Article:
North Carolina has just launched a comprehensive COVID-19 tracing and notification app.
According to a press release by the North Carolina Department of Health and Human Services, the new app is called ‘SlowCOVIDNC’, and it uses your phone’s tracking and notification systems to alert you if have been in close contact with a positive COVID-19 carrier.
“The SlowCOVIDNC app builds on our ongoing efforts to slow the spread of COVID-19 across the state. By proactively notifying app users of potential exposure to the virus, people can act quickly to protect themselves, their loved ones and their communities,” said Sam Gibbs, NCDHHS Deputy Secretary of Technology and Operations.
To use the app:
- Download the free SlowCOVIDNC Exposure Notification app from the Apple App Store or Google Play Store and enable Bluetooth and Exposure Notifications. Bluetooth must be on for the app to work.
- After opting-in to receive notifications, the app will generate an anonymous token for the device. A token is a string of random letters which changes every 10-20 minutes and is never linked to identity or location. This protects app user privacy and security.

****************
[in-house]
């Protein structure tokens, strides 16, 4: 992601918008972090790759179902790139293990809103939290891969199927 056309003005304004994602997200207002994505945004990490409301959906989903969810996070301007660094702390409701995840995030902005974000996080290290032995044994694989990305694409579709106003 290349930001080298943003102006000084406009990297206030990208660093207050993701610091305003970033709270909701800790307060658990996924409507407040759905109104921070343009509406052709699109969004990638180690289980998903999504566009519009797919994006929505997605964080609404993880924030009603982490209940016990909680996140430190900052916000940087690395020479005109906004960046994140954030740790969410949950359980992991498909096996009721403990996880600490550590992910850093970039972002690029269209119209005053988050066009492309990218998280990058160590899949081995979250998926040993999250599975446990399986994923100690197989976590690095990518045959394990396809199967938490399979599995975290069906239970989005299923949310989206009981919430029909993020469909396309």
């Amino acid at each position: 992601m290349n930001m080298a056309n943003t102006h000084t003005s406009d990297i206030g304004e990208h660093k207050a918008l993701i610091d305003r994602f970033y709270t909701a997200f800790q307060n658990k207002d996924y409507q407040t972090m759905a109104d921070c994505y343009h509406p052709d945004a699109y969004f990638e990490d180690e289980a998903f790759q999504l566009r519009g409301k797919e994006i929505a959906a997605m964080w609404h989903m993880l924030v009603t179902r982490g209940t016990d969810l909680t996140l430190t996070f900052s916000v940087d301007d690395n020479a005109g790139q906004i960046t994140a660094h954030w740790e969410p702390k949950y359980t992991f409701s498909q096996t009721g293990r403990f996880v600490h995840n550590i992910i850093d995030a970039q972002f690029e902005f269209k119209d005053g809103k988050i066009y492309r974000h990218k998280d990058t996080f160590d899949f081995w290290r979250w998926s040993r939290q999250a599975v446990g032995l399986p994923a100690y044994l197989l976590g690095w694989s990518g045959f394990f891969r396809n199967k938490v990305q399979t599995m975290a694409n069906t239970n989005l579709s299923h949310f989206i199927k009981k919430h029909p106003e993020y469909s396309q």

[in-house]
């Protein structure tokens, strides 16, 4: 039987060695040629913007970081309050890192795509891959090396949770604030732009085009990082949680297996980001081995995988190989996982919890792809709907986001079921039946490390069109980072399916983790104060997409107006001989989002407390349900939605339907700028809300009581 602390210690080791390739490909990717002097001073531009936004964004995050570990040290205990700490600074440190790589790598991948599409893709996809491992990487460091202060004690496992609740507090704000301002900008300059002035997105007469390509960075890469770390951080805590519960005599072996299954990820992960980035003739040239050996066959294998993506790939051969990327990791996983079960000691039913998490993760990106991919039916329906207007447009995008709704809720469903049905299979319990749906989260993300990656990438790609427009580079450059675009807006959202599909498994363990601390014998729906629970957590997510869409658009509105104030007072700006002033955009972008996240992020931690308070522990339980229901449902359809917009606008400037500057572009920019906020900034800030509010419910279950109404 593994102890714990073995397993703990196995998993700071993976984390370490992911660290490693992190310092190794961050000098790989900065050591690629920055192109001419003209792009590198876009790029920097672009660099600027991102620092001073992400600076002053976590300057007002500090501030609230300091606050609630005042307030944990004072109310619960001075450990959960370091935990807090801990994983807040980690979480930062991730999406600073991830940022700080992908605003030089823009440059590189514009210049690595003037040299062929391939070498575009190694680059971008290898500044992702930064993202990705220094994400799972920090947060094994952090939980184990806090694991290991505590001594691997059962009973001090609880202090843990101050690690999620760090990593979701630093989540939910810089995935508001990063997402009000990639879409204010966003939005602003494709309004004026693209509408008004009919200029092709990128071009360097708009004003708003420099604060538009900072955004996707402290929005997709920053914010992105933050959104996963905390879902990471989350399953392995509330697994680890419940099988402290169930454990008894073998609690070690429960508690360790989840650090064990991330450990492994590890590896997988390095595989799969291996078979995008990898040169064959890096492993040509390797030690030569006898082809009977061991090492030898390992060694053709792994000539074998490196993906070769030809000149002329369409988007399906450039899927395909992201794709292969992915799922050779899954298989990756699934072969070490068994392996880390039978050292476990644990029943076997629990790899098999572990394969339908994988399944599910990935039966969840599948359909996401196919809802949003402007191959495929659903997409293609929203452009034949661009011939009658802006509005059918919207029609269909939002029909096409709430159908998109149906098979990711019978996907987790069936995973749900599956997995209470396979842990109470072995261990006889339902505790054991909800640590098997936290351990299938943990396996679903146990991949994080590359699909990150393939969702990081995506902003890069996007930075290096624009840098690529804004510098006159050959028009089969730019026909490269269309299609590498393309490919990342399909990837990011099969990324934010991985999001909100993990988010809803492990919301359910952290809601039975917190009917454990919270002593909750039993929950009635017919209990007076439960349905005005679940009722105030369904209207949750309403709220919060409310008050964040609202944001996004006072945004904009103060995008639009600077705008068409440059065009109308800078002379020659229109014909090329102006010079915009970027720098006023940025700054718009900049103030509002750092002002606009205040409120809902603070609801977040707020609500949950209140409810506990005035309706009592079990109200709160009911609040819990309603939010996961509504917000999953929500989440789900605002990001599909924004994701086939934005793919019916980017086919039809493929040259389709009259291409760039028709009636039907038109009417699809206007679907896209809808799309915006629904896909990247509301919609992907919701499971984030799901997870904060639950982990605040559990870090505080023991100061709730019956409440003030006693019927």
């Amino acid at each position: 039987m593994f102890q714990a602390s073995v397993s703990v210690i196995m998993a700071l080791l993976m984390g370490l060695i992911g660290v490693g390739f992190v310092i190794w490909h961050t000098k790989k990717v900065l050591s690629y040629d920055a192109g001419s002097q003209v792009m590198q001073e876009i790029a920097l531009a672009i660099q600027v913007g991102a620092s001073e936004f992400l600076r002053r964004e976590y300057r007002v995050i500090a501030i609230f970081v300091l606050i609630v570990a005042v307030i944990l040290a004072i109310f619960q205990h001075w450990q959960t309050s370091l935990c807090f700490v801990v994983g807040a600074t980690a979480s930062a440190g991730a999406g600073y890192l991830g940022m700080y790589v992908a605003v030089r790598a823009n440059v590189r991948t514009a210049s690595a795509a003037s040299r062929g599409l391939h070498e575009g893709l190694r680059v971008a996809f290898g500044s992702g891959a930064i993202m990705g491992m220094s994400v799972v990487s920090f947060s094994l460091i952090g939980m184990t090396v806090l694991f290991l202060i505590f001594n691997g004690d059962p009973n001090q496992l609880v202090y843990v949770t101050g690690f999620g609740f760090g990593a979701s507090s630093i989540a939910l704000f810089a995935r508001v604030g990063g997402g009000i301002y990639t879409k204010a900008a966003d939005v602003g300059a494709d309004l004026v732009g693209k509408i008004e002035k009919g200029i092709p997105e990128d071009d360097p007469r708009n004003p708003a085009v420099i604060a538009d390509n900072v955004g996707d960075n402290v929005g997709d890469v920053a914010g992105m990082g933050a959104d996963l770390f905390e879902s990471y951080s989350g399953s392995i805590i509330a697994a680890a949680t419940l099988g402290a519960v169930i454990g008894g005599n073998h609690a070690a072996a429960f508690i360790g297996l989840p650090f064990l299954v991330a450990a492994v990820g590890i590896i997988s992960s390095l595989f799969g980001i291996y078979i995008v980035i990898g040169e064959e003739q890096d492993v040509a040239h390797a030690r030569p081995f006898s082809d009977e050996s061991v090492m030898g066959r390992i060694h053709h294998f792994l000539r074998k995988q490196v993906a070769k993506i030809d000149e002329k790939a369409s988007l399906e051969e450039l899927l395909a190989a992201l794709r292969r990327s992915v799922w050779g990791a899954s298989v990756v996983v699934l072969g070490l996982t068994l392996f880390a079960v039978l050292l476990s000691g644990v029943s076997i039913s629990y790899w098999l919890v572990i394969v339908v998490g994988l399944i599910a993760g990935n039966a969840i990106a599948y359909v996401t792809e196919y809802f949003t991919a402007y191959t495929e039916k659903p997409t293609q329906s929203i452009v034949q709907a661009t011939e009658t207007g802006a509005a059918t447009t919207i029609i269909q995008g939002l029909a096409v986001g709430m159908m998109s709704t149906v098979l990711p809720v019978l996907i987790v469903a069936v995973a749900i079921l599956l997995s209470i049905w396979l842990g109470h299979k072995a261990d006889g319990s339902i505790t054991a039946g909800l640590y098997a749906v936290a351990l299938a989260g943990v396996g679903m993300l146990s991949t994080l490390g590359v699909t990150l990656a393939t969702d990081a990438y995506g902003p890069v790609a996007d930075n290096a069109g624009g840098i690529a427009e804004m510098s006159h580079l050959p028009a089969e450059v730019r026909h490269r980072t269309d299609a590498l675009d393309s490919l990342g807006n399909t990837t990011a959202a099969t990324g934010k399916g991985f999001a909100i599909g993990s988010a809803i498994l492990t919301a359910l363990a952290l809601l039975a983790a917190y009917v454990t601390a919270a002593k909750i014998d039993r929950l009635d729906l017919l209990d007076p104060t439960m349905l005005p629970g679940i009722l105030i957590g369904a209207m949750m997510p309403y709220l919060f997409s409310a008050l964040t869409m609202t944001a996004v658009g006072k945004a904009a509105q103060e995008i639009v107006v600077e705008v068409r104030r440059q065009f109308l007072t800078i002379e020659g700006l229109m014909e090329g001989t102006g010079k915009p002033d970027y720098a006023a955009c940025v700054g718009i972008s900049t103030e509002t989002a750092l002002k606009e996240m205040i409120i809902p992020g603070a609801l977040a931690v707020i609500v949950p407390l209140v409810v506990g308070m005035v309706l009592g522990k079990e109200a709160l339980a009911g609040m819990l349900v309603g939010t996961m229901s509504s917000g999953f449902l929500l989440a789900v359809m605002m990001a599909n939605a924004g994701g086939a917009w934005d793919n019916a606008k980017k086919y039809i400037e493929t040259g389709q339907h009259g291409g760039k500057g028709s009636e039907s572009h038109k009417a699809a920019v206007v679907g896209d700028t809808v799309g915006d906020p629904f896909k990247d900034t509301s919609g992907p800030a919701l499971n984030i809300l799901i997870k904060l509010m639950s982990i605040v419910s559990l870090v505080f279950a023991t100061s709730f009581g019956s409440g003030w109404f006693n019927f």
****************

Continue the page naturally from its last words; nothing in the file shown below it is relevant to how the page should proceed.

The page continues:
- Through Bluetooth, phones with the SlowCOVIDNC app work in the background (minimizing battery) to exchange these anonymous tokens every few minutes. Phones record how long they are near each other and the Bluetooth signal strength of their exchanges in order to estimate distance.
- If an app user tests positive for COVID-19, the individual may obtain a unique PIN to submit in the app. This voluntary and anonymous reporting notifies others who have downloaded the app that they may have been in close contact with someone in the last 14 days who has tested positive.
- PINs will be provided to app users who receive a positive COVID-19 test result by contacting the Community Care of North Carolina (CCNC) call center, through a web-based portal, or by contacting their Local Health Department (LHD).
- SlowCOVIDNC periodically downloads tokens from the server from the devices of users who have anonymously reported a positive test. Phones then use records of the signal strength and duration of exposures with those tokens to calculate risk and determine if an app user has met a threshold to receive an Exposure Notification
You can find out more information about the app on the NCDHHS’s website here.